Friday, June 10, 2011

Step #1 admitted that we were powerless...that our lives had become unmanageable...

A bunch of years ago I was working as a residential counselor at a drug and alcohol rehab center for juvenile delinquents. My job was to be a custodial guardian for 6 teenage drug addicts who were in recovery. Each morning I would wake them up, ensure that they ate breakfast and did their chores, send them off to school, make sure they did their evening chores and then put them to bed. In addition to all the other functions of my job, one of my responsibilities was to take them to nightly Alcoholics anonymous meetings. It was at one of these A.A. meetings I had my world rocked. About ½ way through the meeting the speaker asked the question, “What lengths are you willing to go to in order to stay sober?” It was at this moment that I realized I was willing to go to any length. I stood up and started to stumble my way to the front of the group of about 60 people and with tears in my eyes and all the conviction I could muster, I blubbered out loud for the first time, “My name is Andy, and I'm an alcoholic.” In the midst of 60 awkward stares and a few looks of shock disrespect on the faces of the clients I counseled, I experienced peace.

You see, at that moment I knew that the awkwardness and instability of my immediate future was only a temporary discomfort in comparison to the immeasurable rewards that awaited me in recovery. I just didn't care anymore about what others thought. I only knew that things couldn't get any worse and that no matter what happened next, whether I was fired, or ridiculed for being a counselor at a drug rehab center while all along being a closet addict didn't matter to me anymore. All that I knew was that from this point on things were going to change.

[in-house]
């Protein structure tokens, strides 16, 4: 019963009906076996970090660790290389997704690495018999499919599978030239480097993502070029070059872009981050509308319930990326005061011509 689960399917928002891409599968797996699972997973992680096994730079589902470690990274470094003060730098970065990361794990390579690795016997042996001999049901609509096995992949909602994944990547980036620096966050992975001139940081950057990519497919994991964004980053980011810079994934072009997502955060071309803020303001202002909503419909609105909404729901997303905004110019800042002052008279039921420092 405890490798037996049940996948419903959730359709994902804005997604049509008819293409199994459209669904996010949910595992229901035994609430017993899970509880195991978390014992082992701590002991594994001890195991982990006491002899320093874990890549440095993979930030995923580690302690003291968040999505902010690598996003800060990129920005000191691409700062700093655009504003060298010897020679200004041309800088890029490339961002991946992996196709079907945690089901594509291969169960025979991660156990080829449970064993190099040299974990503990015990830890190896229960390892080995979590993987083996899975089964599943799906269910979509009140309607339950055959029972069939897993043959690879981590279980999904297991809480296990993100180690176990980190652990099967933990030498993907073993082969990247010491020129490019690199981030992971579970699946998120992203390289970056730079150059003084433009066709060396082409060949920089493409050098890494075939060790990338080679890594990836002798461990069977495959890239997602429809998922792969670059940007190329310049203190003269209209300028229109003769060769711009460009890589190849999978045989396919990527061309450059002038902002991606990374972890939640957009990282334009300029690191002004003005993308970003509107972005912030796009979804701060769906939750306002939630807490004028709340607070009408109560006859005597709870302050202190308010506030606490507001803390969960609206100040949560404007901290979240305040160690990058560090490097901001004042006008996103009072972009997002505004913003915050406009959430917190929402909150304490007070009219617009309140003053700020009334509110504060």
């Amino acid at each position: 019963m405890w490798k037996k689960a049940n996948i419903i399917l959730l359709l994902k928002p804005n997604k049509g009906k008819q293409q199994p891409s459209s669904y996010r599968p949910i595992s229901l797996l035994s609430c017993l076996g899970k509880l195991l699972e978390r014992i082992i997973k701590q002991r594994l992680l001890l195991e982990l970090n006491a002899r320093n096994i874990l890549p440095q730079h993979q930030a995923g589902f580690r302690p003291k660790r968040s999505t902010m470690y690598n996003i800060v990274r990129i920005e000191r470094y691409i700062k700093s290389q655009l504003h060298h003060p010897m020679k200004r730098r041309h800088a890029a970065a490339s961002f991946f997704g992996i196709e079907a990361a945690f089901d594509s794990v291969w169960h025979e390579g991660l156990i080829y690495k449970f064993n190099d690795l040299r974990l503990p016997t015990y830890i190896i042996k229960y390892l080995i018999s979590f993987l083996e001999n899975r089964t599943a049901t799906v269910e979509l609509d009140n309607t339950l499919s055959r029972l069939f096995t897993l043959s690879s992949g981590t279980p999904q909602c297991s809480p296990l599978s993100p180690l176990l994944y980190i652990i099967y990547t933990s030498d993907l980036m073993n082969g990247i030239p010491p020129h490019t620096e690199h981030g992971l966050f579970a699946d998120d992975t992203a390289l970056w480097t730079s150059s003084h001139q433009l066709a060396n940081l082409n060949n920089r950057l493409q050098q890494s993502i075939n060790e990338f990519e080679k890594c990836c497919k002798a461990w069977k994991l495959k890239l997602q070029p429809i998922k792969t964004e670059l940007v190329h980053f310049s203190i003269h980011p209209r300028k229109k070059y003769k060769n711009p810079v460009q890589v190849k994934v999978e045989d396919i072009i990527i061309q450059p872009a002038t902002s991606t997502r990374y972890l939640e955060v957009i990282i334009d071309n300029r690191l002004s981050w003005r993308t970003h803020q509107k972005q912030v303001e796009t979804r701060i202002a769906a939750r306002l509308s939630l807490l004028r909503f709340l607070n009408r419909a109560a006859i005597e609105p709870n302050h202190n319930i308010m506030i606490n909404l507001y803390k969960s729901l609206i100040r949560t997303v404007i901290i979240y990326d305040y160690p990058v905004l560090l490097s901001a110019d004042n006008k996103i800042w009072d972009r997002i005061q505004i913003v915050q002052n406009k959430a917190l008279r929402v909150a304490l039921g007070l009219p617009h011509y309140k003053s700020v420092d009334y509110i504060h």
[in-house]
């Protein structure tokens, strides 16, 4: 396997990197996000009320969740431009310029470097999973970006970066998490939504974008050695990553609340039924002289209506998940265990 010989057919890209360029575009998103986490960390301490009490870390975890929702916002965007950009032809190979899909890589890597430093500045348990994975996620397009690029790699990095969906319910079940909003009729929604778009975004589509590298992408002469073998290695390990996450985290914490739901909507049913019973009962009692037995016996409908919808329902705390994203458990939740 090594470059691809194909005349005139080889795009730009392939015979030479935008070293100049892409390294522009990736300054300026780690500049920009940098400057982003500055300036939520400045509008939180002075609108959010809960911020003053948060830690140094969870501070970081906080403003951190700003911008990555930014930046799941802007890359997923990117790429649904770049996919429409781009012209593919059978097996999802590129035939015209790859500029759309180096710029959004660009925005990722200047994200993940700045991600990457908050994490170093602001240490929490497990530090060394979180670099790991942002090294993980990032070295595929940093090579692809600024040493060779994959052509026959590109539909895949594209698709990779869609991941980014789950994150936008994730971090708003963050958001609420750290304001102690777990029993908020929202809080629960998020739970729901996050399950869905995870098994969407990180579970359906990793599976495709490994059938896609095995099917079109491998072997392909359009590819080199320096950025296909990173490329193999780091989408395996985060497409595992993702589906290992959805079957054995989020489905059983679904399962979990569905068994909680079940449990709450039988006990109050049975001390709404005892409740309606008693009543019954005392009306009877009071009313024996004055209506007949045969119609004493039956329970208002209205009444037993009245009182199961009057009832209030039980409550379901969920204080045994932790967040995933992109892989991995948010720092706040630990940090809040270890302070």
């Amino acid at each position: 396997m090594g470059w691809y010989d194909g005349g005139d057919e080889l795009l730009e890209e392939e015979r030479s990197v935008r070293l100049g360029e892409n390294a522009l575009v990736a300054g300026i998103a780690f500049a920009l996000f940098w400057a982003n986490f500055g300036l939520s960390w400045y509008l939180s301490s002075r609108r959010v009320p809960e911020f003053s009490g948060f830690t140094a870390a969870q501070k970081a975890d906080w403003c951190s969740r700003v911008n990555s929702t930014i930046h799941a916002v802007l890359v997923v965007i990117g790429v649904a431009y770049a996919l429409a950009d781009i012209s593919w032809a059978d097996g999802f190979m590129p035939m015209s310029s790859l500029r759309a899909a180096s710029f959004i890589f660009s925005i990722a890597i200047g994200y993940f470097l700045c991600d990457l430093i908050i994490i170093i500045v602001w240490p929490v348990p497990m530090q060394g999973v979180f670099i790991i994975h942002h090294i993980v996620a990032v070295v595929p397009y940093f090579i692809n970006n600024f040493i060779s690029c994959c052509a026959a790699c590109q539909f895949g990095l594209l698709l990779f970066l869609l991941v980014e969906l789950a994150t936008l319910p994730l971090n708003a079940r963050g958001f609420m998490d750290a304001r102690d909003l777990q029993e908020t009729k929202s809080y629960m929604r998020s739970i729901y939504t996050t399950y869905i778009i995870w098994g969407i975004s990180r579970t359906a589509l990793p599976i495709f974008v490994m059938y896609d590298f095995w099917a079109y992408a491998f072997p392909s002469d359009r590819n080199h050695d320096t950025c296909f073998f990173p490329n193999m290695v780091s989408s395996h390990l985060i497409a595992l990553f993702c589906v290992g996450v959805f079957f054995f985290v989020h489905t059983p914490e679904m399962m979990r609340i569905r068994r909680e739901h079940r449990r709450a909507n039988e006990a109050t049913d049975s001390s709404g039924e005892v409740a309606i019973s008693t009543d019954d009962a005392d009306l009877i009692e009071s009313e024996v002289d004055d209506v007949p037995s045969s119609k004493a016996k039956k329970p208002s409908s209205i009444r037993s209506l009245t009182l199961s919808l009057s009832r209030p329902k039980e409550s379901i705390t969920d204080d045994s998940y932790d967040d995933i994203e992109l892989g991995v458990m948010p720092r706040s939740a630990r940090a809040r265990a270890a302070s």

I finally admitted that I was powerless over alcohol and that my life had become unmanageable and due to God's grace and my willingness to stay willing, I haven't taken anything stronger than a Tylenol in over 6 ½ years.

I often wonder what it would look like for a church community to mimic A.A. And to be as honest and thorough about going to any lengths to have peace, joy, contentment and deliverance from destructive behaviors. What do you and your community do to ensure a healthy honesty?


  1. Hey Andy. Looks like you have a great blog here. I'm also going to be keeping up with your posts because, like you said, I'm sure we have a lot of similarities.

    While all the credit goes to Jesus for freeing me from my sexual sin, I also have to thank my church community because they were the ones who modeled healthy honestly for me. All around me I saw people being set free from addictions, darkness, and pain...and eventually I began to believe that I, too, could be set free. Communities are amazingly powerful this way.

    So you were raised in Central America? Which part? My boys were born in Bogota, Colombia.

  2. I lived in Costa Rica, Honduras and Puerto Rico...missionary kid.

    Isn't it funny how when we were trapped in bondage to sin we did everything to hide it and how now after experiencing true deliverance I can't wait to tell everybody I meet about my story.